The family of former Ivorian leader Laurent Gbagbo is preparing for his return to Abidjan after International Criminal Court judges rejected a prosecution request to keep him in detention in the Hague on Wednesday.
Judges ruled on Tuesday that prosecutors had failed to prove any case against Gbagbo and co-defendant Charles Ble Goude and that his continued detention could no longer be justified. Gbagbo has been in custody for seven years.
On Wednesday, the court rejected a prosecution motion to keep the men in custody for any possible appeal by prosecutors, dismissing the case as “exceptionally weak”.
Discussions about their release were under way with member states, including Belgium, where Gbagbo has family.
Despite his victory at The Hague, Gbagbo faces a possible 20-year prison sentence in Ivory Coast, based on a conviction in absentia last January for misappropriating funds from the central bank of the eight-nation West African CFA franc zone.
Gbagbo’s acquittal was deplored by victims’ groups representing those who died in violence that killed around 3,000 people, during Ivory Coast’s 2010 election, which Gbagbo refused to concede.
His opponents burned tyres in Abidjan on Wednesday to protest the ICC ruling. Thick smoke filled the air as people chanted and held placards in Abobo, a northern district of Abidjan.
“I lost my tooth because of the protests, because of the Gbagbo camp. I can’t accept that Gbagbo and Ble Goude have been freed. Let them stay there!” shouted one protester.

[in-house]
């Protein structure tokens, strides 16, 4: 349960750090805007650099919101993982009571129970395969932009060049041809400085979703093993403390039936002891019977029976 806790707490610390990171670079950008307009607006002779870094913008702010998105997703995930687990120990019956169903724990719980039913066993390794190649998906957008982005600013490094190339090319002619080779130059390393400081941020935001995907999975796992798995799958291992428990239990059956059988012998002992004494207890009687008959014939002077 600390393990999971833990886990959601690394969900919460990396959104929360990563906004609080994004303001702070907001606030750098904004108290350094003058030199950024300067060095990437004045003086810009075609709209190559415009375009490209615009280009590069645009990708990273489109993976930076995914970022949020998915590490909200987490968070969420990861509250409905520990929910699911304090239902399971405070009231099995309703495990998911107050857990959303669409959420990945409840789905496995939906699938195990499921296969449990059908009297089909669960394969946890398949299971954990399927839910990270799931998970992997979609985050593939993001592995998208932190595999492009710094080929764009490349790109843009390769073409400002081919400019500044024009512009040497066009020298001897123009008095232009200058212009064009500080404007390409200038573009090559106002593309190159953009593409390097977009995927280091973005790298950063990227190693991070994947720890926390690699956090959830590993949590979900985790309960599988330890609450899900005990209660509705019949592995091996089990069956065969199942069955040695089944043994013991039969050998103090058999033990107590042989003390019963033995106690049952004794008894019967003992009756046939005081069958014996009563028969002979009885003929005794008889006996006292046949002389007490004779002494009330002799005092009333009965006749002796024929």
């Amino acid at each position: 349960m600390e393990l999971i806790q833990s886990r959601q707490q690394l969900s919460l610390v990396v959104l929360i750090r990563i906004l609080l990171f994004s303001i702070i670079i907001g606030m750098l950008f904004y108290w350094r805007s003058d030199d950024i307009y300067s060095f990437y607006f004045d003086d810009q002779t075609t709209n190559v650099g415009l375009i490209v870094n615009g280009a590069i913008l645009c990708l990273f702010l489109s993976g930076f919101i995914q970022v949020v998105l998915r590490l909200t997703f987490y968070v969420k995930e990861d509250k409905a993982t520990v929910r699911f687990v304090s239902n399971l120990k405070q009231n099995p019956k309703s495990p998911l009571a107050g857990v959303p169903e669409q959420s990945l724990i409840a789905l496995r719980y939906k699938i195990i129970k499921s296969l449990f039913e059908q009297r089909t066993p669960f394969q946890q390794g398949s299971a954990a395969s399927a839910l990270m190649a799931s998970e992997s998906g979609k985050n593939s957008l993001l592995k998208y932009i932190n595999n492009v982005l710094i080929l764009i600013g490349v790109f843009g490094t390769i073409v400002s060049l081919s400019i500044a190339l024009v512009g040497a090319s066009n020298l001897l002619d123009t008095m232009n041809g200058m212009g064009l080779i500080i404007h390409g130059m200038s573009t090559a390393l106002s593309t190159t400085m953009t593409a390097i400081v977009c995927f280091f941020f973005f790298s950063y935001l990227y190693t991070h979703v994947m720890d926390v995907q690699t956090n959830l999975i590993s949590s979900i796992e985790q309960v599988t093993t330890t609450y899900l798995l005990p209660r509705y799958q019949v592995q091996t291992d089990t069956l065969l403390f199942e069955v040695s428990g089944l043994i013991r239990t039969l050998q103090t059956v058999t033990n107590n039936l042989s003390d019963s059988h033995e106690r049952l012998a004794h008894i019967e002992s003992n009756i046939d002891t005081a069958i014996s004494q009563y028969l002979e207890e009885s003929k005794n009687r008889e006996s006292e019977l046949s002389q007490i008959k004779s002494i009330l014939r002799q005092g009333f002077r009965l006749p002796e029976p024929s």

Hundreds of thousands fled the unrest that prosecutors blamed on Gbagbo in 2010, and victims fear his return home could revive hostilities in Abidjan.
Prosecutors have said they would appeal the decision and that there could be a retrial, but the presiding Judge Cuno Tarfusser said two out of three judges believed the case against Gbagbo and his co-defendant was so weak, it was unlikely their acquittals would be overturned on appeal.
Outside the court, Gbagbo’s supporters including his daughter Marie-Laurence Gbagbo gathered to celebrate, drinking champagne and cheering the result.
“We are so overwhelmed with joy we are completely excited. We are so proud of dad, he went through it with dignity. He endured and we think that it was for a cause and that the message was clear: ‘I am innocent and I’m standing for the whole of Africa’ and so we are really proud.”
Ivory Coast’s government on Wednesday called for “reconciliation” amid the protests, with Communications Minister Sidi Toure urging calm and forgiveness.
He added that President Alassane Ouattara “and the government are thinking of the victims” of the 2010-11 post-election crisis that led to Gbagbo’s trial.